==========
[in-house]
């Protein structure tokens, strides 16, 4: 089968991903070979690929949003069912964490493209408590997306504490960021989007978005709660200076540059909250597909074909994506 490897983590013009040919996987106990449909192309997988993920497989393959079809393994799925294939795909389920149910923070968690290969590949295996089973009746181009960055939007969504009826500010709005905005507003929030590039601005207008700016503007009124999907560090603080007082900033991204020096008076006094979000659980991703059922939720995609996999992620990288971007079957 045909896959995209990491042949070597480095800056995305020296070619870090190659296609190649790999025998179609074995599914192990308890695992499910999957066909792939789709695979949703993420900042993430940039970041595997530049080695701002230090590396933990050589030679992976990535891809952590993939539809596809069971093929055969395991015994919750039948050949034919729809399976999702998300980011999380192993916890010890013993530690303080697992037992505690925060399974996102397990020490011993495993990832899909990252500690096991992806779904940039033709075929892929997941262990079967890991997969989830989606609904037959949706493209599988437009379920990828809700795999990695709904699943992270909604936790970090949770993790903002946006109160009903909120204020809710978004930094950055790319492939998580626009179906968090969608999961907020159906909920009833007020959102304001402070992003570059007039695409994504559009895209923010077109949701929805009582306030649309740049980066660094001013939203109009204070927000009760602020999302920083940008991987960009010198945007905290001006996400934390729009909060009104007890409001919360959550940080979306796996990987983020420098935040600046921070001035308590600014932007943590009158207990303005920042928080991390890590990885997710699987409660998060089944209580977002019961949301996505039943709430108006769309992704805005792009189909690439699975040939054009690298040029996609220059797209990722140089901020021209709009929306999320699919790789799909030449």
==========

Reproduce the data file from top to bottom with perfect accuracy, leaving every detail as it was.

[in-house]
């Protein structure tokens, strides 16, 4: 089968991903070979690929949003069912964490493209408590997306504490960021989007978005709660200076540059909250597909074909994506 490897983590013009040919996987106990449909192309997988993920497989393959079809393994799925294939795909389920149910923070968690290969590949295996089973009746181009960055939007969504009826500010709005905005507003929030590039601005207008700016503007009124999907560090603080007082900033991204020096008076006094979000659980991703059922939720995609996999992620990288971007079957 045909896959995209990491042949070597480095800056995305020296070619870090190659296609190649790999025998179609074995599914192990308890695992499910999957066909792939789709695979949703993420900042993430940039970041595997530049080695701002230090590396933990050589030679992976990535891809952590993939539809596809069971093929055969395991015994919750039948050949034919729809399976999702998300980011999380192993916890010890013993530690303080697992037992505690925060399974996102397990020490011993495993990832899909990252500690096991992806779904940039033709075929892929997941262990079967890991997969989830989606609904037959949706493209599988437009379920990828809700795999990695709904699943992270909604936790970090949770993790903002946006109160009903909120204020809710978004930094950055790319492939998580626009179906968090969608999961907020159906909920009833007020959102304001402070992003570059007039695409994504559009895209923010077109949701929805009582306030649309740049980066660094001013939203109009204070927000009760602020999302920083940008991987960009010198945007905290001006996400934390729009909060009104007890409001919360959550940080979306796996990987983020420098935040600046921070001035308590600014932007943590009158207990303005920042928080991390890590990885997710699987409660998060089944209580977002019961949301996505039943709430108006769309992704805005792009189909690439699975040939054009690298040029996609220059797209990722140089901020021209709009929306999320699919790789799909030449």